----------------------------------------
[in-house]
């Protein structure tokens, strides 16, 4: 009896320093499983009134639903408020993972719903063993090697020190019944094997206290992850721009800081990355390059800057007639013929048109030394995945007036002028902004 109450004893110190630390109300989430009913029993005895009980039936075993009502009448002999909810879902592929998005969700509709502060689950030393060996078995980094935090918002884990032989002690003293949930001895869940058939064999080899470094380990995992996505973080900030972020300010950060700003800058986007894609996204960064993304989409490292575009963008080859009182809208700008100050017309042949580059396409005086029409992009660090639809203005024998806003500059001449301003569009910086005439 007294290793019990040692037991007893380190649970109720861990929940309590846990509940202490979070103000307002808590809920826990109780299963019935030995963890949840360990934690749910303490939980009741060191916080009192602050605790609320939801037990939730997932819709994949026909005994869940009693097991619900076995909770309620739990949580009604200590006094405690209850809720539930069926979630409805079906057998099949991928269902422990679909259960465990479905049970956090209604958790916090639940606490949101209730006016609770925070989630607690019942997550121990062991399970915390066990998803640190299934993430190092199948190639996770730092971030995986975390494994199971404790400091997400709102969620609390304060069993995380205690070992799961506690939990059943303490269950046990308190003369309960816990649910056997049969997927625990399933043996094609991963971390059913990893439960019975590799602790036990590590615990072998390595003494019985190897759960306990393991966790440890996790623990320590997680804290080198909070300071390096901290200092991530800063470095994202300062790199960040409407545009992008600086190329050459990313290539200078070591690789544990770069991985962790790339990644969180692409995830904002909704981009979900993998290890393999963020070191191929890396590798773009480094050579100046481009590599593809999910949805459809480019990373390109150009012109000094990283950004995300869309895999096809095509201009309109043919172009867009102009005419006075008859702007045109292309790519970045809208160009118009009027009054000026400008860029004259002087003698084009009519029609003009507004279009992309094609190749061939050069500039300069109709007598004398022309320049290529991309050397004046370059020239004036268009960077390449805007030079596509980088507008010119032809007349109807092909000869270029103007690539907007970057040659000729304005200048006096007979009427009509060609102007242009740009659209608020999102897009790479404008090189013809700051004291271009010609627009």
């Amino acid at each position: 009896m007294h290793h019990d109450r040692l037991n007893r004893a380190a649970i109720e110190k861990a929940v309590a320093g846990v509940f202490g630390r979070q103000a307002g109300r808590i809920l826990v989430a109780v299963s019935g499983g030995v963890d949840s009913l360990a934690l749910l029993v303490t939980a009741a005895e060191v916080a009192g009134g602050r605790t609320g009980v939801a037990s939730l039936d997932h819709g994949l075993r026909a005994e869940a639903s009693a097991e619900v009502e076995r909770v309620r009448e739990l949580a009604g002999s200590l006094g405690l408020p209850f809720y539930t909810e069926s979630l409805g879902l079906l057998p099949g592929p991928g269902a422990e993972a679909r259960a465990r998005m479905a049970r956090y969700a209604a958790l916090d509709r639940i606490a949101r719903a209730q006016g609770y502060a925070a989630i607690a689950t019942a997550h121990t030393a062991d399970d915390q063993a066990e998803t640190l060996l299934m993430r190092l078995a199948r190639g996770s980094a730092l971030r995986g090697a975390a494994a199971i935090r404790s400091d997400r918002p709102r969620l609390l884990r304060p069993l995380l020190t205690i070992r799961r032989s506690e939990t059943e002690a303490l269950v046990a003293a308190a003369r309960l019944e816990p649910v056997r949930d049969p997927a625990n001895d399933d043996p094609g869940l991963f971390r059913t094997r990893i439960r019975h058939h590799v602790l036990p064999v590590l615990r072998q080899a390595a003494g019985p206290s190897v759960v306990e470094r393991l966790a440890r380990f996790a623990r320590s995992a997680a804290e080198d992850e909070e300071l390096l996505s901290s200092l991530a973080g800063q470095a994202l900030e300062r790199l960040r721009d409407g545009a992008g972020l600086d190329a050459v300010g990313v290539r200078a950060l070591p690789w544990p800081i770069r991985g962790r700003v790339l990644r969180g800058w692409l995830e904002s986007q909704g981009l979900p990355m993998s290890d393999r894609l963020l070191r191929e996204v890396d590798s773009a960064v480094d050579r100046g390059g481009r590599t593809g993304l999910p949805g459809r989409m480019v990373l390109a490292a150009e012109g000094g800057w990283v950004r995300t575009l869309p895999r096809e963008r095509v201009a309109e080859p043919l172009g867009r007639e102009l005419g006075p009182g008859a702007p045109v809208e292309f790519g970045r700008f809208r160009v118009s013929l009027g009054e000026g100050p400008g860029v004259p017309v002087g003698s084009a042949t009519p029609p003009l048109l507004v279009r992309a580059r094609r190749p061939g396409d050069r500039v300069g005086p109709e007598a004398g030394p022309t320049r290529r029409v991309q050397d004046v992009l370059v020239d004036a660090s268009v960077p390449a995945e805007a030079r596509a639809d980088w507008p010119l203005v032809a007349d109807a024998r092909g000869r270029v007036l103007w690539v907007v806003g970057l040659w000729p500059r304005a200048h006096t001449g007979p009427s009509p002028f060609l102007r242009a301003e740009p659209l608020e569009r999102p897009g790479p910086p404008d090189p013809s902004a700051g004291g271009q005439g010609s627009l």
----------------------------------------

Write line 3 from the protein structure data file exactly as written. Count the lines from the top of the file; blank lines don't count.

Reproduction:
């Amino acid at each position: 009896m007294h290793h019990d109450r040692l037991n007893r004893a380190a649970i109720e110190k861990a929940v309590a320093g846990v509940f202490g630390r979070q103000a307002g109300r808590i809920l826990v989430a109780v299963s019935g499983g030995v963890d949840s009913l360990a934690l749910l029993v303490t939980a009741a005895e060191v916080a009192g009134g602050r605790t609320g009980v939801a037990s939730l039936d997932h819709g994949l075993r026909a005994e869940a639903s009693a097991e619900v009502e076995r909770v309620r009448e739990l949580a009604g002999s200590l006094g405690l408020p209850f809720y539930t909810e069926s979630l409805g879902l079906l057998p099949g592929p991928g269902a422990e993972a679909r259960a465990r998005m479905a049970r956090y969700a209604a958790l916090d509709r639940i606490a949101r719903a209730q006016g609770y502060a925070a989630i607690a689950t019942a997550h121990t030393a062991d399970d915390q063993a066990e998803t640190l060996l299934m993430r190092l078995a199948r190639g996770s980094a730092l971030r995986g090697a975390a494994a199971i935090r404790s400091d997400r918002p709102r969620l609390l884990r304060p069993l995380l020190t205690i070992r799961r032989s506690e939990t059943e002690a303490l269950v046990a003293a308190a003369r309960l019944e816990p649910v056997r949930d049969p997927a625990n001895d399933d043996p094609g869940l991963f971390r059913t094997r990893i439960r019975h058939h590799v602790l036990p064999v590590l615990r072998q080899a390595a003494g019985p206290s190897v759960v306990e470094r393991l966790a440890r380990f996790a623990r320590s995992a997680a804290e080198d992850e909070e300071l390096l996505s901290s200092l991530a973080g800063q470095a994202l900030e300062r790199l960040r721009d409407g545009a992008g972020l600086d190329a050459v300010g990313v290539r200078a950060l070591p690789w544990p800081i770069r991985g962790r700003v790339l990644r969180g800058w692409l995830e904002s986007q909704g981009l979900p990355m993998s290890d393999r894609l963020l070191r191929e996204v890396d590798s773009a960064v480094d050579r100046g390059g481009r590599t593809g993304l999910p949805g459809r989409m480019v990373l390109a490292a150009e012109g000094g800057w990283v950004r995300t575009l869309p895999r096809e963008r095509v201009a309109e080859p043919l172009g867009r007639e102009l005419g006075p009182g008859a702007p045109v809208e292309f790519g970045r700008f809208r160009v118009s013929l009027g009054e000026g100050p400008g860029v004259p017309v002087g003698s084009a042949t009519p029609p003009l048109l507004v279009r992309a580059r094609r190749p061939g396409d050069r500039v300069g005086p109709e007598a004398g030394p022309t320049r290529r029409v991309q050397d004046v992009l370059v020239d004036a660090s268009v960077p390449a995945e805007a030079r596509a639809d980088w507008p010119l203005v032809a007349d109807a024998r092909g000869r270029v007036l103007w690539v907007v806003g970057l040659w000729p500059r304005a200048h006096t001449g007979p009427s009509p002028f060609l102007r242009a301003e740009p659209l608020e569009r999102p897009g790479p910086p404008d090189p013809s902004a700051g004291g271009q005439g010609s627009l």